These quilts are usually made using a traditional pattern, many times with a patriotic theme…Ohio Star…Rail Fence…Churn Dash…Log Cabin.
There are many patterns for quilts of valor out there all you have to do is search the web.
Here are a few we saw in Lancaster.
Instead of giving any kind of commentary I think I will just let these quilts speak for themselves.
If you wanted to, you could also buy a pattern or a kit. Here is a pattern Kathy bought.
I thought I would take a break from quilt posts today so that I could wish someone special a very Happy Birthday. We both started teaching at Upper Dauphin the same year, she as a 7th grade reading teacher and me as a reading specialist. That was back in 1975. We have remained friends all these years. I know I am a better person for having known her.
Happy birthday, Dolores. May your day be filled with love and happiness.
D evoted to her students, she was always what they needed her to be.
O n this day 83 years (I hope I have this correct) ago she entered this world to make it a brighter and better place.
L oving wife to Dennis; devoted mother to Gary, Scott, and Donna.
O verflowing with wisdom.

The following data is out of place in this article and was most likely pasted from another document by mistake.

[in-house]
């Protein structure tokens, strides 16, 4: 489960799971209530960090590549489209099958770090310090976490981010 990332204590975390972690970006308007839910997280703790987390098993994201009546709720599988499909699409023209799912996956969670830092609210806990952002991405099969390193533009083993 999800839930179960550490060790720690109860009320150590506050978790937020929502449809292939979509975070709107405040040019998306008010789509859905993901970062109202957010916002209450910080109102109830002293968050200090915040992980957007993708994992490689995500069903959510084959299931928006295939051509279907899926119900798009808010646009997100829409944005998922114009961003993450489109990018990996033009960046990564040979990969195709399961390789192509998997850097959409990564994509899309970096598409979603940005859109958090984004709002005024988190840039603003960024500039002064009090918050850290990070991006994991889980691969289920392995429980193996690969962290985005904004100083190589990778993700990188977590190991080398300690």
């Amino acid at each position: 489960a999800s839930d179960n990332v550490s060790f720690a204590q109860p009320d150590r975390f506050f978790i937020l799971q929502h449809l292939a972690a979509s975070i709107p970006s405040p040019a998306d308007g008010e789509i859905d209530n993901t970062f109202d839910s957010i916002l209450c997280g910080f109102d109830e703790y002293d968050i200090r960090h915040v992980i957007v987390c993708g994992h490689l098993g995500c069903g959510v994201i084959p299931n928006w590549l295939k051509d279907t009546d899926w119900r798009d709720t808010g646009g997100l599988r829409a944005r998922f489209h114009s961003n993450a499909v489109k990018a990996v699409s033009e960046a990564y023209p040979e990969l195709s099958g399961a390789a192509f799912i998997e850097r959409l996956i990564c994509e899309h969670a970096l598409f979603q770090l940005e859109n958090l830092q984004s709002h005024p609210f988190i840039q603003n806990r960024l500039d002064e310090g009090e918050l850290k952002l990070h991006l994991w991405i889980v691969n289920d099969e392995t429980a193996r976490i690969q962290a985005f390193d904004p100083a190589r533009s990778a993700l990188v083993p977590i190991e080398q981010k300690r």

R eady to help with whatever was needed.
E ncouraging students and coworkers to not give up but try different approaches if one didn’t work.
S omeone you could always count on for advice or just an ear to listen.
For today I thought I would look at some winners. Although to me all quilts are winners, these ten have taken ribbons from Honorable Mention to Best of Show. All of these quilts were seen at Quilt Odyssey which is held in Lancaster, PA.
This particular quilt wan First Place. I just cant even imagine designing something like this.
This quilt, as you can see, won Best of Show in 2017. I can see why.
So many quilts today are machine stitched and machine quilted. However, exceptional handwork is still appreciated.
People can also do amazing things with their machines.
This poor quilt only won an honorable mention. Hey, I would take it.